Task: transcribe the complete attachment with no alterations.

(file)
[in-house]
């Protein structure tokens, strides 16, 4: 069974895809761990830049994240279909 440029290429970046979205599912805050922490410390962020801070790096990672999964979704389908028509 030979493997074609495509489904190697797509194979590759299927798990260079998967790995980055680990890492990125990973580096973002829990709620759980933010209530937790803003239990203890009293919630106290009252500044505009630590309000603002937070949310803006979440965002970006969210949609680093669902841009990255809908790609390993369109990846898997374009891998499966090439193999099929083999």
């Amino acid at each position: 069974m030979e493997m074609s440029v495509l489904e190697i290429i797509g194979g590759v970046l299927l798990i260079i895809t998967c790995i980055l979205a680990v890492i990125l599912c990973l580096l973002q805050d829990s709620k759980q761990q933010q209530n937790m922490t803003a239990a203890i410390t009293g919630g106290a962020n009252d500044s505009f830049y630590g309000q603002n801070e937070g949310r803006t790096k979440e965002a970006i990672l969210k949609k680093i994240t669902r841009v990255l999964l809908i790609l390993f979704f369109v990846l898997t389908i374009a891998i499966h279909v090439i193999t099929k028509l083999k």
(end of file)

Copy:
[in-house]
């Protein structure tokens, strides 16, 4: 069974895809761990830049994240279909 440029290429970046979205599912805050922490410390962020801070790096990672999964979704389908028509 030979493997074609495509489904190697797509194979590759299927798990260079998967790995980055680990890492990125990973580096973002829990709620759980933010209530937790803003239990203890009293919630106290009252500044505009630590309000603002937070949310803006979440965002970006969210949609680093669902841009990255809908790609390993369109990846898997374009891998499966090439193999099929083999």
């Amino acid at each position: 069974m030979e493997m074609s440029v495509l489904e190697i290429i797509g194979g590759v970046l299927l798990i260079i895809t998967c790995i980055l979205a680990v890492i990125l599912c990973l580096l973002q805050d829990s709620k759980q761990q933010q209530n937790m922490t803003a239990a203890i410390t009293g919630g106290a962020n009252d500044s505009f830049y630590g309000q603002n801070e937070g949310r803006t790096k979440e965002a970006i990672l969210k949609k680093i994240t669902r841009v990255l999964l809908i790609l390993f979704f369109v990846l898997t389908i374009a891998i499966h279909v090439i193999t099929k028509l083999k």